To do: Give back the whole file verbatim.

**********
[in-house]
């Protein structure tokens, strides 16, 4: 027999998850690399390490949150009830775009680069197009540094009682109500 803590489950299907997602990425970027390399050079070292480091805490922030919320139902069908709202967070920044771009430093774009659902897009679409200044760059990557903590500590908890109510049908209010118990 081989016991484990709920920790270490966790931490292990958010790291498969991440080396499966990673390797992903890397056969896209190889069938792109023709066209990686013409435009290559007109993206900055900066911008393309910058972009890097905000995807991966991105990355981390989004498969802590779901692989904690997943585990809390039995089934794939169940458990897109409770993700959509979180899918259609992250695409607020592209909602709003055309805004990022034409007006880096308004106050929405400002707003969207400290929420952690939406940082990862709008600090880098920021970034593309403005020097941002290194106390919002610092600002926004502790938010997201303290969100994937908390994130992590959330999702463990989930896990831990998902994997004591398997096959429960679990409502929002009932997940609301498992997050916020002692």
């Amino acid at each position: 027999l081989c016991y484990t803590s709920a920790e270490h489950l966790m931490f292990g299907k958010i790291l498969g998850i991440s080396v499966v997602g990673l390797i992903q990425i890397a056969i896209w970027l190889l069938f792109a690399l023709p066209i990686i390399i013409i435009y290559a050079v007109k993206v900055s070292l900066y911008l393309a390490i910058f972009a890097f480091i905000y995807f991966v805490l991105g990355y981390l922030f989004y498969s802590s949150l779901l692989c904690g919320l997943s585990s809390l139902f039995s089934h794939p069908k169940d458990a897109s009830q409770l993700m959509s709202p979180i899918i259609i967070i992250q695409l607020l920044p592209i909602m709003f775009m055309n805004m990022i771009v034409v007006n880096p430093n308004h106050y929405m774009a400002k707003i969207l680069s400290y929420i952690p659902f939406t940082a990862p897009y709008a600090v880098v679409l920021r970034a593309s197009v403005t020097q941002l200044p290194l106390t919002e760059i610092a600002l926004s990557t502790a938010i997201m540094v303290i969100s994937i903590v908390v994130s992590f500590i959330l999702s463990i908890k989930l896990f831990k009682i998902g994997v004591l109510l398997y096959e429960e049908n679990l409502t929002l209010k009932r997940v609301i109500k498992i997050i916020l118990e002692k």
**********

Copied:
[in-house]
């Protein structure tokens, strides 16, 4: 027999998850690399390490949150009830775009680069197009540094009682109500 803590489950299907997602990425970027390399050079070292480091805490922030919320139902069908709202967070920044771009430093774009659902897009679409200044760059990557903590500590908890109510049908209010118990 081989016991484990709920920790270490966790931490292990958010790291498969991440080396499966990673390797992903890397056969896209190889069938792109023709066209990686013409435009290559007109993206900055900066911008393309910058972009890097905000995807991966991105990355981390989004498969802590779901692989904690997943585990809390039995089934794939169940458990897109409770993700959509979180899918259609992250695409607020592209909602709003055309805004990022034409007006880096308004106050929405400002707003969207400290929420952690939406940082990862709008600090880098920021970034593309403005020097941002290194106390919002610092600002926004502790938010997201303290969100994937908390994130992590959330999702463990989930896990831990998902994997004591398997096959429960679990409502929002009932997940609301498992997050916020002692």
């Amino acid at each position: 027999l081989c016991y484990t803590s709920a920790e270490h489950l966790m931490f292990g299907k958010i790291l498969g998850i991440s080396v499966v997602g990673l390797i992903q990425i890397a056969i896209w970027l190889l069938f792109a690399l023709p066209i990686i390399i013409i435009y290559a050079v007109k993206v900055s070292l900066y911008l393309a390490i910058f972009a890097f480091i905000y995807f991966v805490l991105g990355y981390l922030f989004y498969s802590s949150l779901l692989c904690g919320l997943s585990s809390l139902f039995s089934h794939p069908k169940d458990a897109s009830q409770l993700m959509s709202p979180i899918i259609i967070i992250q695409l607020l920044p592209i909602m709003f775009m055309n805004m990022i771009v034409v007006n880096p430093n308004h106050y929405m774009a400002k707003i969207l680069s400290y929420i952690p659902f939406t940082a990862p897009y709008a600090v880098v679409l920021r970034a593309s197009v403005t020097q941002l200044p290194l106390t919002e760059i610092a600002l926004s990557t502790a938010i997201m540094v303290i969100s994937i903590v908390v994130s992590f500590i959330l999702s463990i908890k989930l896990f831990k009682i998902g994997v004591l109510l398997y096959e429960e049908n679990l409502t929002l209010k009932r997940v609301i109500k498992i997050i916020l118990e002692k």